The prohibition on religious discrimination in the workplace is firmly grounded to the taproot of our Nation: The United States Constitution. That inclusive doctrine exists to protect each of us.
During the U.S.’s tumultuous beginnings, our Nation was torn between including and excluding religion from our founding document. Ultimately, our Nation’s founders adopted the First Amendment to the Constitution prohibiting Congress from making any law respecting an establishment of religion. It also prevents Congress from making laws that prohibit the free exercise of religion.
Both prohibitions have been passed on to employers as workplace anti-discrimination laws, regulations, and policies.
Inclusion in the Federal Workplace
Prohibitions on religious discrimination apply to U.S. employers, including the Federal government.
Title VII of the Civil Rights Act of 1964 and Title I of the Civil Rights Act of 1991 specifically address those prohibitions. They prohibit unlawful religious discrimination, including harassment, in the federal workplace.
They also prohibit creating a hostile work environment based on an employee’s religion or for not practicing a religion. Refer to this U.S. Equal Employment Opportunity Commission (EEOC) case to learn what constitutes a hostile work environment.
Federal law and the EEOC explain ways employers cannot discriminate based on religion. That includes in compensation, terms, conditions, or privileges of employment. The EEOC has determined that an employee’s work environment is a term or condition of employment. Consequently, an Agency could expose itself to liability under Title VII if the work environment is hostile.
Required Religious Accommodations
Providing employees with religious accommodations is another opportunity for Federal agencies to be inclusive.
Agencies must provide religious accommodations to employees, including prospective and probationary employees.
A religious accommodation is an adjustment (including policies and procedures) to the work environment that will allow an employee to practice his or her religion. Workplace accommodations and protections safeguard employment benefits and privileges from religious-based discrimination or retaliation for individuals from all religions, or of no religion.
Commitments to Diversity and Inclusion
A commitment to diversity and inclusion is a commitment to eradicate all forms of unlawful discrimination from our workplace.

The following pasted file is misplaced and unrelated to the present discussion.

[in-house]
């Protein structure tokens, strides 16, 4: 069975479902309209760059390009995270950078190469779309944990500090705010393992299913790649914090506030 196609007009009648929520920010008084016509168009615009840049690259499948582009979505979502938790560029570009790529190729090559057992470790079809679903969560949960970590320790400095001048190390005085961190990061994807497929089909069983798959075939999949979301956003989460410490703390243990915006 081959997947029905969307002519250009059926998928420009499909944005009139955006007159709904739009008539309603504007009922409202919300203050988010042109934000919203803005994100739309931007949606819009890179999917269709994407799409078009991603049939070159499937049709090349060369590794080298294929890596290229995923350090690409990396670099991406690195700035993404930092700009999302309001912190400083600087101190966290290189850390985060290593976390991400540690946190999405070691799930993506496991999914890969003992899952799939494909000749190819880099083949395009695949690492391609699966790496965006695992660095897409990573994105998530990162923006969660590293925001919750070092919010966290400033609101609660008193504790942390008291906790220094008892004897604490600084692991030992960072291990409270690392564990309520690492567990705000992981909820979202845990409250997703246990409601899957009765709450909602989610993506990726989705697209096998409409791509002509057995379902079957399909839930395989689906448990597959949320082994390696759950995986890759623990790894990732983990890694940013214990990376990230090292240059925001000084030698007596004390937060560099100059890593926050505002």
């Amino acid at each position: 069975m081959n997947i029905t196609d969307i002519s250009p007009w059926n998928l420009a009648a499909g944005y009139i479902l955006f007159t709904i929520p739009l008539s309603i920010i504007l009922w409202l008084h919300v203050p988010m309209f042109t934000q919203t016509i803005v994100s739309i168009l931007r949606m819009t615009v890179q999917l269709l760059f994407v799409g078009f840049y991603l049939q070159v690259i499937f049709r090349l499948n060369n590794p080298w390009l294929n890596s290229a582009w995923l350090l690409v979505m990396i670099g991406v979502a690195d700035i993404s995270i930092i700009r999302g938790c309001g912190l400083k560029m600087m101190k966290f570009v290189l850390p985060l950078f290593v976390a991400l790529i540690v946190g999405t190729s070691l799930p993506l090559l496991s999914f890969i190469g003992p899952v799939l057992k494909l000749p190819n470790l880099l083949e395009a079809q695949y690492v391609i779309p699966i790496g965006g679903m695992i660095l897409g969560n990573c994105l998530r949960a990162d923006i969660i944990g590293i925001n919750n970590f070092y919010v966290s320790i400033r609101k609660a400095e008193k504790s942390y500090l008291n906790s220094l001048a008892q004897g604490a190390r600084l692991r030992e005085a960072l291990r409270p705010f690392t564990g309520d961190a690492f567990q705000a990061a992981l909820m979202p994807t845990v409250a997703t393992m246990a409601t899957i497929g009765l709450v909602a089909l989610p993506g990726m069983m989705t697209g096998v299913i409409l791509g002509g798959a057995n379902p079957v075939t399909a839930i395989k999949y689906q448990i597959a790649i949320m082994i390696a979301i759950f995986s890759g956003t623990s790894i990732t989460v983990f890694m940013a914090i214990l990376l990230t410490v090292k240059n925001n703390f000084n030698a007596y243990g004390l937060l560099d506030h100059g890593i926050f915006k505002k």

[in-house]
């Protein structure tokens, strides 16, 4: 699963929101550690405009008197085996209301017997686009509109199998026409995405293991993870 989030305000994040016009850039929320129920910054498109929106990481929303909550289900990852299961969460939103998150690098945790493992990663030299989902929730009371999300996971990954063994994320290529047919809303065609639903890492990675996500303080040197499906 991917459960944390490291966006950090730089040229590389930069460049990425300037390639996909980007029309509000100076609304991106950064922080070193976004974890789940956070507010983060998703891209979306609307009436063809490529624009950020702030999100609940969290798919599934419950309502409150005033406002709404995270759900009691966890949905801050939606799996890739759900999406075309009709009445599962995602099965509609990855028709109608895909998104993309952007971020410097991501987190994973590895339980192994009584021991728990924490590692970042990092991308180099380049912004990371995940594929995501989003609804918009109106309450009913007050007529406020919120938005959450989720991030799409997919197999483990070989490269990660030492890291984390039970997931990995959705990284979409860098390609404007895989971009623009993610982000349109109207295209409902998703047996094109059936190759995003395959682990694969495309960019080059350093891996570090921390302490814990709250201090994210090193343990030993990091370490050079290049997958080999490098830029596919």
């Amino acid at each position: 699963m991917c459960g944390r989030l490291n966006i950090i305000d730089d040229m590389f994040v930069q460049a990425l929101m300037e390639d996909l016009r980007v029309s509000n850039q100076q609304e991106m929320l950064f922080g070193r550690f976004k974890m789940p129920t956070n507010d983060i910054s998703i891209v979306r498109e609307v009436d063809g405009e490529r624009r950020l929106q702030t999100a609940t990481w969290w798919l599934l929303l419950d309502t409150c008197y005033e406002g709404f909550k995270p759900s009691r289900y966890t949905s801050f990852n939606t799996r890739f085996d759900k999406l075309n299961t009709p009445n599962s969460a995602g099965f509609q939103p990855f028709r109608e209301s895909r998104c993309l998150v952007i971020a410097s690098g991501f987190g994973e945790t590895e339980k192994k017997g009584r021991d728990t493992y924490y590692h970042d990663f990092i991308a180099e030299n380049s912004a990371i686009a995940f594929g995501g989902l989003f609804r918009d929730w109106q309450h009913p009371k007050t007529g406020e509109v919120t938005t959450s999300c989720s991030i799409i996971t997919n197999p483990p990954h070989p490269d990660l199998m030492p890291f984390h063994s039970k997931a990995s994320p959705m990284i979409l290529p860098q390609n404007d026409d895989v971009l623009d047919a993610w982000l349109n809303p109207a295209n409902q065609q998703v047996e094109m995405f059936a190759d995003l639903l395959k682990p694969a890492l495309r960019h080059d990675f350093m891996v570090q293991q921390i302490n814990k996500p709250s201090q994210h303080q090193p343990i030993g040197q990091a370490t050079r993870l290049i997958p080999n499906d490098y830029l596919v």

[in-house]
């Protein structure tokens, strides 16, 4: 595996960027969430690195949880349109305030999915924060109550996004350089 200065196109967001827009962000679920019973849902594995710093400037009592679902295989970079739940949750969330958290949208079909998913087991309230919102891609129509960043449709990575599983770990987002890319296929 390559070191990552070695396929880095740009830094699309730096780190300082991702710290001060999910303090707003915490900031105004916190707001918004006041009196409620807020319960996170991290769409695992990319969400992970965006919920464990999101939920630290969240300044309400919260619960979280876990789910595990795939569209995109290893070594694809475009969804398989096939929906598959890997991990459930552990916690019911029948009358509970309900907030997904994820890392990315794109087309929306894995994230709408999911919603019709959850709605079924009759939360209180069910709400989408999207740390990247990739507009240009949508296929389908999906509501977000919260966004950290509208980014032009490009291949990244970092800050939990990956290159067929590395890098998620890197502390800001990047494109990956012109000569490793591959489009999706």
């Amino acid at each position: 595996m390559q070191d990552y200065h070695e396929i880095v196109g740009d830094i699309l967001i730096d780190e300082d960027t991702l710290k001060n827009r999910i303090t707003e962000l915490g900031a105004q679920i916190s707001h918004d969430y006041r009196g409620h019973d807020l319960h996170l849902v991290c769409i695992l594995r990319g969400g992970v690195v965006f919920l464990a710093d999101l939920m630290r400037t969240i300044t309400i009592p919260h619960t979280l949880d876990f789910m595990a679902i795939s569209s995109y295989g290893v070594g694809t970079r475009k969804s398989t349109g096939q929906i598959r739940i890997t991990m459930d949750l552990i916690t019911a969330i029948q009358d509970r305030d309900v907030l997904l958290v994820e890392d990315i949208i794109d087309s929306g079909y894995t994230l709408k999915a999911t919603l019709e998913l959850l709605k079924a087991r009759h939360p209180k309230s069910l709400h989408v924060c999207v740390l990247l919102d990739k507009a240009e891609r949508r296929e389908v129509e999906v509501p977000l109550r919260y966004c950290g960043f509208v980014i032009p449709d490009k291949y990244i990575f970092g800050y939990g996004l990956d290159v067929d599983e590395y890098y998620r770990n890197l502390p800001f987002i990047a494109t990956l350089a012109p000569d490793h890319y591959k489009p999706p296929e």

The Federal government and the National Institutes of Health (NIH) are attractive employers because, among other things, we embrace anti-discrimination laws that foster a diverse and inclusive workforce where we protect and accept individuals’ religious beliefs and differences.
The U.S. Office of Personnel Management (OPM) developed a Governmentwide Inclusive Diversity Strategic Plan that defines “diversity, inclusion, and inclusive diversity” in the federal workforce. The plan establishes goals to (1) diversify the federal workforce through active engagement of leadership; (2) include and engage everyone in the workplace; and (3) optimize inclusive diversity efforts using data-driven approaches.
Our country, at its foundation, is a Nation of religious diversity and acceptance. The NIH understands that equity, diversity, and inclusion are imperatives to allow NIH to achieve its goal of turning discovery into health.
Let us (across NIH) reaffirm our commitment to diversity and inclusion and embrace OPM’s Governmentwide Inclusive Diversity Strategic Plan.
Resources and Guidance
In line with NIH’s commitment, we have the following resources available to assist NIH Institutes, Centers, and Offices:
- The EEOC has information about religious inclusion in work situations.
- NIH’s Office of Equity, Diversity, and Inclusion (EDI) offers guidance to managers and employees on all aspects of EEO, including Workplace Religious Discrimination Prevention and Religious Accommodation toolkits.
- NIH’s EDI will answer your questions. Send them to: email@example.com.
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